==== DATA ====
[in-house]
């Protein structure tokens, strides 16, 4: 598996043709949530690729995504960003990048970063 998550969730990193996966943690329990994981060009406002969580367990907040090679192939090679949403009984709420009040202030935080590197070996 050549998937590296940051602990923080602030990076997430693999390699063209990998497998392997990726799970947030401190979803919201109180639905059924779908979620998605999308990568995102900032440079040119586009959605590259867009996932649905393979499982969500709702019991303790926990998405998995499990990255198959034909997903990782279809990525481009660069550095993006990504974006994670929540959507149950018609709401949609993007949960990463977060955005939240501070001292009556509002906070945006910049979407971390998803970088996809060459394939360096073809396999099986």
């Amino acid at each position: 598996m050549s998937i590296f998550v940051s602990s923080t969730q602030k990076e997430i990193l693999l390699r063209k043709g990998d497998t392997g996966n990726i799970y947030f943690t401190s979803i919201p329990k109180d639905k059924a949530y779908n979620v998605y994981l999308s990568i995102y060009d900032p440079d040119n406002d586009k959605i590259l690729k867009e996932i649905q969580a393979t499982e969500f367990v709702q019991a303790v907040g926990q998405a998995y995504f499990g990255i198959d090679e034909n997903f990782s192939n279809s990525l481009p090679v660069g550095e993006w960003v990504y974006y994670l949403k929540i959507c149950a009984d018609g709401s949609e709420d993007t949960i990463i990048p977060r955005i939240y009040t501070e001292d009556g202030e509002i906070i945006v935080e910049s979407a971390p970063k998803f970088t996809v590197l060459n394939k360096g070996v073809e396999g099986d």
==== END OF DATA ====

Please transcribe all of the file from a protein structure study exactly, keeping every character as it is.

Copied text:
[in-house]
């Protein structure tokens, strides 16, 4: 598996043709949530690729995504960003990048970063 998550969730990193996966943690329990994981060009406002969580367990907040090679192939090679949403009984709420009040202030935080590197070996 050549998937590296940051602990923080602030990076997430693999390699063209990998497998392997990726799970947030401190979803919201109180639905059924779908979620998605999308990568995102900032440079040119586009959605590259867009996932649905393979499982969500709702019991303790926990998405998995499990990255198959034909997903990782279809990525481009660069550095993006990504974006994670929540959507149950018609709401949609993007949960990463977060955005939240501070001292009556509002906070945006910049979407971390998803970088996809060459394939360096073809396999099986």
């Amino acid at each position: 598996m050549s998937i590296f998550v940051s602990s923080t969730q602030k990076e997430i990193l693999l390699r063209k043709g990998d497998t392997g996966n990726i799970y947030f943690t401190s979803i919201p329990k109180d639905k059924a949530y779908n979620v998605y994981l999308s990568i995102y060009d900032p440079d040119n406002d586009k959605i590259l690729k867009e996932i649905q969580a393979t499982e969500f367990v709702q019991a303790v907040g926990q998405a998995y995504f499990g990255i198959d090679e034909n997903f990782s192939n279809s990525l481009p090679v660069g550095e993006w960003v990504y974006y994670l949403k929540i959507c149950a009984d018609g709401s949609e709420d993007t949960i990463i990048p977060r955005i939240y009040t501070e001292d009556g202030e509002i906070i945006v935080e910049s979407a971390p970063k998803f970088t996809v590197l060459n394939k360096g070996v073809e396999g099986d």